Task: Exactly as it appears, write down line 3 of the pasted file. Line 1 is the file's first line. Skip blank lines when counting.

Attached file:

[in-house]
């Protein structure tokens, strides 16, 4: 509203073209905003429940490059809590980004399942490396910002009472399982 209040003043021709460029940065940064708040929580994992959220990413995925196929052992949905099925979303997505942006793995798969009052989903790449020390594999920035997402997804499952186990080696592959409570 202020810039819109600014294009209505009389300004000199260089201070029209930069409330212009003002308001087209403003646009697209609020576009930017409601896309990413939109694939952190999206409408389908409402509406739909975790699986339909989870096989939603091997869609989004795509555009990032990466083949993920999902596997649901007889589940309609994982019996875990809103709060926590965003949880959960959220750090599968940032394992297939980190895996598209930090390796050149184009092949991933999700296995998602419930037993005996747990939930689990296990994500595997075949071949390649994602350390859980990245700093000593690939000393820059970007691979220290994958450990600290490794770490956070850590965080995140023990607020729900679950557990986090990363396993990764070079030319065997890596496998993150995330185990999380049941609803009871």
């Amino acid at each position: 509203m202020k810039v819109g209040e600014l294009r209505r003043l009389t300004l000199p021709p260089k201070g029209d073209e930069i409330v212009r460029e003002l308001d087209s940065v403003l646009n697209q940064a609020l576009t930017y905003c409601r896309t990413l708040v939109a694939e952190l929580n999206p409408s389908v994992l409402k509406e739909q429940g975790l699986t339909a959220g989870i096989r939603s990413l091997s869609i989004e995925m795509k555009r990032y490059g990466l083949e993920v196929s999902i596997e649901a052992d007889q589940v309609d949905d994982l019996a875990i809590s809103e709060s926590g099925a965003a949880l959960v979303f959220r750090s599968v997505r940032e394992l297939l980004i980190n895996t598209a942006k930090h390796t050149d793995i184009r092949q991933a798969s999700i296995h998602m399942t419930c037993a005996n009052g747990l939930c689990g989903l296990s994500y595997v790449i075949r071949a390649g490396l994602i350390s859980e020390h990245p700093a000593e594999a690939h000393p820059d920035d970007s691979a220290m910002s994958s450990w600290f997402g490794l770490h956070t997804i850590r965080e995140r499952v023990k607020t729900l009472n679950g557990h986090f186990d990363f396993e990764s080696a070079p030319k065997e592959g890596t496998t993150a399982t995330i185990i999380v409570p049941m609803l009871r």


């Amino acid at each position: 509203m202020k810039v819109g209040e600014l294009r209505r003043l009389t300004l000199p021709p260089k201070g029209d073209e930069i409330v212009r460029e003002l308001d087209s940065v403003l646009n697209q940064a609020l576009t930017y905003c409601r896309t990413l708040v939109a694939e952190l929580n999206p409408s389908v994992l409402k509406e739909q429940g975790l699986t339909a959220g989870i096989r939603s990413l091997s869609i989004e995925m795509k555009r990032y490059g990466l083949e993920v196929s999902i596997e649901a052992d007889q589940v309609d949905d994982l019996a875990i809590s809103e709060s926590g099925a965003a949880l959960v979303f959220r750090s599968v997505r940032e394992l297939l980004i980190n895996t598209a942006k930090h390796t050149d793995i184009r092949q991933a798969s999700i296995h998602m399942t419930c037993a005996n009052g747990l939930c689990g989903l296990s994500y595997v790449i075949r071949a390649g490396l994602i350390s859980e020390h990245p700093a000593e594999a690939h000393p820059d920035d970007s691979a220290m910002s994958s450990w600290f997402g490794l770490h956070t997804i850590r965080e995140r499952v023990k607020t729900l009472n679950g557990h986090f186990d990363f396993e990764s080696a070079p030319k065997e592959g890596t496998t993150a399982t995330i185990i999380v409570p049941m609803l009871r």